The New Enrons

And we mean that in a good way.

Yesterday, Goldman Sachs bought Zilkha Renewable Energy, a privately held company that produces wind energy. Goldman isn’t investing in green power simply because CEO Henry M. Paulsen Jr. is a big tree-hugging naturalist. Rather, Goldman’s impressive earnings are heavily fueled by proprietary trading strategies, including trading in electricity and other energy commodities. And the company that is universally admired for its trading prowess plainly believes it makes strategic sense to have one group of employees producing and distributing energy while another group of (higher-paid) employees feverishly trades it.

Which raises the question: Is Goldman the new Enron?

Enron may be dead, but one of its core business innovations is now being used successfully by the people who may really be the smartest guys in the room. Back in Enron’s salad days, disgraced ex-CEO Jeff Skilling had the central strategic insight of turning Enron, a supplier of energy, into something more like a financial services company. How? Enron combined the energy production and transmission assets like natural-gas pipelines and electricity plants with proprietary trading of the same assets—marrying the intellectual to the physical. Having traders and energy producers operate under the same corporate roof would give Enron an edge in both the traditional energy business and the new energy-trading business. Traders could help the pipeline and gas-supply business hedge risks. And who knew more about the ebbs and flows of electricity and natural-gas demands than utilities and pipeline companies? When necessary, the energy production division could coordinate its sales with traders. A trader who had an inventory of gas, electricity—whatever—to sell (or withhold) would clearly have a leg up on competitors. As the authors of the The Smartest Guys in the Roomput it, Enron’s “immense network of physical assets, its ability to tie all the moving pieces together and provide physical delivery of the gas itself, and its long history in the gas business gave it insights its Wall Street competitors could never match.”

Enron wasn’t alone in pursuing the combination energy-supply/energy-trading strategy. As energy markets—particularly electricity—deregulated in the 1990s, and as Enron’s stock went parabolic, imitators flocked in. But neither Enron nor followers like Dynegy and Mirant did a good job at executing the strategy. The idiots at Enron didn’t know how to acquire, build, and run power plants profitably, and they turned out to be horrible traders. When things went poorly, they manipulated markets and fudged numbers.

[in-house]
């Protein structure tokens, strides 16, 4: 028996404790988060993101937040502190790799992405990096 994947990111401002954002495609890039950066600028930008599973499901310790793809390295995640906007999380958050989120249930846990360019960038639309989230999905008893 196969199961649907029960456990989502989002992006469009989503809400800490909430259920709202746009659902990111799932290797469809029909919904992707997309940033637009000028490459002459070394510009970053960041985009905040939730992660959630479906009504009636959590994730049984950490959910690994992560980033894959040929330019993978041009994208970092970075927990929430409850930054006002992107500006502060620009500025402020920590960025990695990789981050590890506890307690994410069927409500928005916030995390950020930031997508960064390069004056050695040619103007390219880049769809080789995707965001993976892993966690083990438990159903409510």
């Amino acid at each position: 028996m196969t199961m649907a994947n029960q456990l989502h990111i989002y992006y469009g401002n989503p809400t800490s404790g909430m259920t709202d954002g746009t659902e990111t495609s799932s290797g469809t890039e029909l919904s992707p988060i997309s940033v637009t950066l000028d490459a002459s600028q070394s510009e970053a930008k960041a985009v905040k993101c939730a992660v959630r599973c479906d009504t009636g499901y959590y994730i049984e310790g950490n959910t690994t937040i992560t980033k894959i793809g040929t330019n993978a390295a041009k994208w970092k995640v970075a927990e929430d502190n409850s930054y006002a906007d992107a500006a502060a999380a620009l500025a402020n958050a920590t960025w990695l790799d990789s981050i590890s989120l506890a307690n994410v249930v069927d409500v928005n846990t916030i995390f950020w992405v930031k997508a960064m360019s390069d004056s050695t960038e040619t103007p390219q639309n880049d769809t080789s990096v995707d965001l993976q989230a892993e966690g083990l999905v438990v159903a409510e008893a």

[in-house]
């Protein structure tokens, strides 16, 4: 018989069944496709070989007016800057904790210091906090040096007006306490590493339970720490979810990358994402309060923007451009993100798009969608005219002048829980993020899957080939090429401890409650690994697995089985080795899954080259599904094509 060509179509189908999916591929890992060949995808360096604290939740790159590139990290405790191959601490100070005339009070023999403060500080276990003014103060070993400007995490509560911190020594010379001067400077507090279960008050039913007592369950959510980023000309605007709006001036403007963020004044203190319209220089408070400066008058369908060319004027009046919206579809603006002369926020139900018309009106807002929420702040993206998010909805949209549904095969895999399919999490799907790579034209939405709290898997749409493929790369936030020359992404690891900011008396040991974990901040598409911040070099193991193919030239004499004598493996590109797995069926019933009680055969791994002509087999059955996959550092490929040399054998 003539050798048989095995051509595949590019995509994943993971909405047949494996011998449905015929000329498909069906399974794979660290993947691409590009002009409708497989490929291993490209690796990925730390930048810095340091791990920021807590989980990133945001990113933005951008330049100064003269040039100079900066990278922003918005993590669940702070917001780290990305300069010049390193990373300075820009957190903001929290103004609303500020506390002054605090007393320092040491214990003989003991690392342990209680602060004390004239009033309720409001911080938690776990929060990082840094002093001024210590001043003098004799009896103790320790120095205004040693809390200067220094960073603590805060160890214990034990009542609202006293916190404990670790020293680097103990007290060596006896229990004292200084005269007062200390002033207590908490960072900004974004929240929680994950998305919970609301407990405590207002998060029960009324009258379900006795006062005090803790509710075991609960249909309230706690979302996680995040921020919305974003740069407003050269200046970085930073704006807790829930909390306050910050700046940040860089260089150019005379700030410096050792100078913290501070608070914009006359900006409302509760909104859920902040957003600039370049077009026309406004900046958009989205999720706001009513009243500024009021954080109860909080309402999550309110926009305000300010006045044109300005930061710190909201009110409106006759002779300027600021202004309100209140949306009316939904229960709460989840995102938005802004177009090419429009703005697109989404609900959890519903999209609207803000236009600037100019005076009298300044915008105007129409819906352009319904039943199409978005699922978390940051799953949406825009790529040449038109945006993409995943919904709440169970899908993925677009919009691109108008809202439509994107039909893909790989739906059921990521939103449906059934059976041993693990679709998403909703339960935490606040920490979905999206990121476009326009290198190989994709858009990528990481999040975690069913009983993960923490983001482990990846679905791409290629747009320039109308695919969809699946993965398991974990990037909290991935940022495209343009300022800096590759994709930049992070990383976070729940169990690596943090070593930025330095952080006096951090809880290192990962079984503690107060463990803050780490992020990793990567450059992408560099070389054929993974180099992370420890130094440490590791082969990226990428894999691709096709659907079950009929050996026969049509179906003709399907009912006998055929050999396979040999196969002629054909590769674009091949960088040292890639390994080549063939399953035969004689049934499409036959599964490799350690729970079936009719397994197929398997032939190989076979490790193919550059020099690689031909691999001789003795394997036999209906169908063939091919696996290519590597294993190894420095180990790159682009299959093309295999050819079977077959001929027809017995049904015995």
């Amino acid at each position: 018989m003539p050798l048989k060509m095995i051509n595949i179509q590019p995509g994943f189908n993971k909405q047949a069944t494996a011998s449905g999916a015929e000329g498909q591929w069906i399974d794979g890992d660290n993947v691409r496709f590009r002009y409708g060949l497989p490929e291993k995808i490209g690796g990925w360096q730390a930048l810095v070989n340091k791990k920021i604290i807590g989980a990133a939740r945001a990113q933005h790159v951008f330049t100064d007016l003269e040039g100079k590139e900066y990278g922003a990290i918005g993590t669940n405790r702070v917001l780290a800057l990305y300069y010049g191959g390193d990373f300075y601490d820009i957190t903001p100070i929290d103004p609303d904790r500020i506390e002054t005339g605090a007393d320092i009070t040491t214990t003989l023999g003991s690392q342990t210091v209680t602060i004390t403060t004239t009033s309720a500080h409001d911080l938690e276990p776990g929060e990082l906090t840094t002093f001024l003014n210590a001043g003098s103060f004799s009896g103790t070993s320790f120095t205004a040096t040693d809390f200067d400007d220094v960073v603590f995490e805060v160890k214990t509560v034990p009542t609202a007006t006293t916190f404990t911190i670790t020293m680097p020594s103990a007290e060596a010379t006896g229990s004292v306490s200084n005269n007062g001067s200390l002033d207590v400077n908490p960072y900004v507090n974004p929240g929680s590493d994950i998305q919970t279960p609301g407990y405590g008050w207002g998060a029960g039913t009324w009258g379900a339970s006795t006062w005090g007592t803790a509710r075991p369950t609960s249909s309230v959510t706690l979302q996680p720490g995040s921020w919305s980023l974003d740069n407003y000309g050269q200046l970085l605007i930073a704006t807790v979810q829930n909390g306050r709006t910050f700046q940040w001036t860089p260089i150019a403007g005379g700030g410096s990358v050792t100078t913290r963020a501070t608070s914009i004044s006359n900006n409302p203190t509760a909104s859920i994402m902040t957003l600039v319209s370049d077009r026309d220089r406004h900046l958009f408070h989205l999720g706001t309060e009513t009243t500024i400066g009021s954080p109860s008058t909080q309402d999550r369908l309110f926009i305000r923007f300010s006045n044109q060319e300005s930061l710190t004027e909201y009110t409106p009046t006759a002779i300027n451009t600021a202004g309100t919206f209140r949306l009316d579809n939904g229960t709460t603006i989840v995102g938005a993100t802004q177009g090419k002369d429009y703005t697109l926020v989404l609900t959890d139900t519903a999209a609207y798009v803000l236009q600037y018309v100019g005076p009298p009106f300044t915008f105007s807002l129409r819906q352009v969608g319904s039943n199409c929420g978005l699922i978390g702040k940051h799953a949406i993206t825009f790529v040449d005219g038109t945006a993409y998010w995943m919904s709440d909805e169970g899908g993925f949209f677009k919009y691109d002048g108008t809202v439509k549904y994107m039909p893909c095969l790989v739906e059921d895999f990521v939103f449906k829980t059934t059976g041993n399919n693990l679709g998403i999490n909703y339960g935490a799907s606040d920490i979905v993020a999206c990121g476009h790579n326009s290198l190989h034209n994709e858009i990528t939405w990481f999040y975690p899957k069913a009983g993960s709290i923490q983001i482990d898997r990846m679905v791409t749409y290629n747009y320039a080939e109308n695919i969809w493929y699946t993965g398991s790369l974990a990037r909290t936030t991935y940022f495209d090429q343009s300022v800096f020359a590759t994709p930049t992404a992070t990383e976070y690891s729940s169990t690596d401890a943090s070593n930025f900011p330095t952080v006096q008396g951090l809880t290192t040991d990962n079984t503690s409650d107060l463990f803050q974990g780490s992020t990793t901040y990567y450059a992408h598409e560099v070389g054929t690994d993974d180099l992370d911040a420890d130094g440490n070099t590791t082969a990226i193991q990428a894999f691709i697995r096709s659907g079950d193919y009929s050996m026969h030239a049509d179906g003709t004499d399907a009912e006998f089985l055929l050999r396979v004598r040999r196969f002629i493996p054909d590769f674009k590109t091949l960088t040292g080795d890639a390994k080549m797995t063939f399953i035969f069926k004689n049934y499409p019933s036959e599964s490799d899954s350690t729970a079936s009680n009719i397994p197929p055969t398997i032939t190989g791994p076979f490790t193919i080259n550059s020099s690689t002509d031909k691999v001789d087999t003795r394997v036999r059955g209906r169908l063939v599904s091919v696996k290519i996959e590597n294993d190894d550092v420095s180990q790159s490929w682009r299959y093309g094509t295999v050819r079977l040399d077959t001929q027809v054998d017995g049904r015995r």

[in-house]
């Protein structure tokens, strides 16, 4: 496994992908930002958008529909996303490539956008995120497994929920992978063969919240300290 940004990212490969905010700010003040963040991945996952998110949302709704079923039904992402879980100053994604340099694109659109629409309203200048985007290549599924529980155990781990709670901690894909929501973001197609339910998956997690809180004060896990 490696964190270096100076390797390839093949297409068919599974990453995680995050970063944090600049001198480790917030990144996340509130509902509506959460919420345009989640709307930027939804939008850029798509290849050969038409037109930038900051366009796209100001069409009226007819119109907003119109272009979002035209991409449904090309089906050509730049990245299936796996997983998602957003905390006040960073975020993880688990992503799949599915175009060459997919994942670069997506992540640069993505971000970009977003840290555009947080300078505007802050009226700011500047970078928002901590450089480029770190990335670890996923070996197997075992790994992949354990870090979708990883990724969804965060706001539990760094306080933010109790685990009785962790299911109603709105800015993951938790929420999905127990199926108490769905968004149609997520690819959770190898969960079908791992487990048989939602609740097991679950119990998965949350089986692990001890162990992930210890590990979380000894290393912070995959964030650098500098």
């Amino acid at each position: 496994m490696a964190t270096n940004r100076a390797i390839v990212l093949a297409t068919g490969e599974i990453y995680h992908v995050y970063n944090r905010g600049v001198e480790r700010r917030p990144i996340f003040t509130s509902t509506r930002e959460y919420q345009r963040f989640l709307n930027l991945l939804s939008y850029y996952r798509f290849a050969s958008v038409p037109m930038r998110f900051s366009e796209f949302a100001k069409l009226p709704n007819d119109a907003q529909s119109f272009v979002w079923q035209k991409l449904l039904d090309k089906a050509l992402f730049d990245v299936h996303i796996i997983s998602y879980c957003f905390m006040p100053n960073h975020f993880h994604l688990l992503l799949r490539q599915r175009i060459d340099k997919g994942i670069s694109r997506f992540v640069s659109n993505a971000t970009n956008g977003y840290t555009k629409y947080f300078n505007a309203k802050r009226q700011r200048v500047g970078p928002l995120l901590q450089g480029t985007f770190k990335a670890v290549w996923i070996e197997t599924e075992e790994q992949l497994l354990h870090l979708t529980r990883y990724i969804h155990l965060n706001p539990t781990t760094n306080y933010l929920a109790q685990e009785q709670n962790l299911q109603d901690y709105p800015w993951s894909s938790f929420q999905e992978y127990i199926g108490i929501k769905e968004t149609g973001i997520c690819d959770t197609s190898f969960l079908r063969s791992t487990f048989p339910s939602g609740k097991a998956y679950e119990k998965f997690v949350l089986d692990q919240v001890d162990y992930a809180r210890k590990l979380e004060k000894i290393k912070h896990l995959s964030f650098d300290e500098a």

But as the markets and the bankruptcy criminal courts sorted out the Enron mess, Wall Street firms began to reconstruct the strategy at which Enron and others failed. They hired many of the good, non-crooked traders who were cut loose en masse in 2001, and they snapped up utility assets on the cheap. This list of power plants bought and sold in 2003 and 2004 shows Goldman, Bear Stearns, and private equity firms have helped distressed power companies downsize. In October 2003,Goldman bought all of Cogentrix, a company that owns several electricity generating facilities. Last September, it paid $656 million tobuy stakes in 12 power plants and a natural gas pipeline from bankrupt National Energy & Gas Transmission.This week’s purchase of the wind-energy company is simply the latest step.

Rival Morgan Stanley has pursued a related strategy to take advantage of the potential synergies between energy trading and energy supply. In an excellent March 2 Wall Street Journal article, Ann Davis wrote that Morgan Stanley now has “one of the most profitable energy-trading operations in the world.” In addition to trading derivatives based on commodities, Morgan Stanley, like Goldman, generates electricity. Butthe white-shoe firm has also become a heavyweight in the distribution of oil. It has “custody of a quarter of America’s strategic reserve of home heating oil” and it supplies jet fuel to United Airlines. Morgan Stanley is trying to build the sort of competitive advantage that Enron hoped to have over Wall Street traders. Davis, again: “Having access to barges and storage tanks and pipelines gives the bank additional options, to move or store commodities, that most energy traders don’t pursue. And by having its finger on the pulse of the business, it hopes to get a more subtle feel for the market, a crucial asset to a trader.”

But while the strategy may sound similar to Enron’s, there are several important differences. The Wall Street firms entered these markets at particularly good times—when motivated sellers were dumping power assets and when the commodity and energy markets were taking off. More importantly, these companies have decades of experience in proprietary trading. Unlike Enron, Goldman and Morgan Stanley both know how to monitor, assess, and handle risk; they’ve figured out how to provide incentives to traders without letting them run wild.